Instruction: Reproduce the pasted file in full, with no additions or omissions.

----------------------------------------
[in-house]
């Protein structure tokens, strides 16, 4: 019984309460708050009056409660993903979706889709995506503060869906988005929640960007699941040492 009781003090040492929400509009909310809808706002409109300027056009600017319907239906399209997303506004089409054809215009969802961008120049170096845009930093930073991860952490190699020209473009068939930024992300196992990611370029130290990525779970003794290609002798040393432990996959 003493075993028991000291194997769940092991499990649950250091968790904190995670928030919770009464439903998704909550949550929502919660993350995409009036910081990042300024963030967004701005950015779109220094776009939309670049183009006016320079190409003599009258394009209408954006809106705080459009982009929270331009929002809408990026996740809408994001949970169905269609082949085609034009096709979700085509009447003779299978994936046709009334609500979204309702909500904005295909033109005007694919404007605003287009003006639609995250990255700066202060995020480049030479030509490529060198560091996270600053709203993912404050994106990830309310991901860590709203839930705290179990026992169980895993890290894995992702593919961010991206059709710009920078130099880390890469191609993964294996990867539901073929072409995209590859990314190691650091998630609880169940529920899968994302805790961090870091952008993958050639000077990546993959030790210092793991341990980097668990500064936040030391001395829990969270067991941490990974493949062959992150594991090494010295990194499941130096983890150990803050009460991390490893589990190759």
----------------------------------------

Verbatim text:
[in-house]
């Protein structure tokens, strides 16, 4: 019984309460708050009056409660993903979706889709995506503060869906988005929640960007699941040492 009781003090040492929400509009909310809808706002409109300027056009600017319907239906399209997303506004089409054809215009969802961008120049170096845009930093930073991860952490190699020209473009068939930024992300196992990611370029130290990525779970003794290609002798040393432990996959 003493075993028991000291194997769940092991499990649950250091968790904190995670928030919770009464439903998704909550949550929502919660993350995409009036910081990042300024963030967004701005950015779109220094776009939309670049183009006016320079190409003599009258394009209408954006809106705080459009982009929270331009929002809408990026996740809408994001949970169905269609082949085609034009096709979700085509009447003779299978994936046709009334609500979204309702909500904005295909033109005007694919404007605003287009003006639609995250990255700066202060995020480049030479030509490529060198560091996270600053709203993912404050994106990830309310991901860590709203839930705290179990026992169980895993890290894995992702593919961010991206059709710009920078130099880390890469191609993964294996990867539901073929072409995209590859990314190691650091998630609880169940529920899968994302805790961090870091952008993958050639000077990546993959030790210092793991341990980097668990500064936040030391001395829990969270067991941490990974493949062959992150594991090494010295990194499941130096983890150990803050009460991390490893589990190759």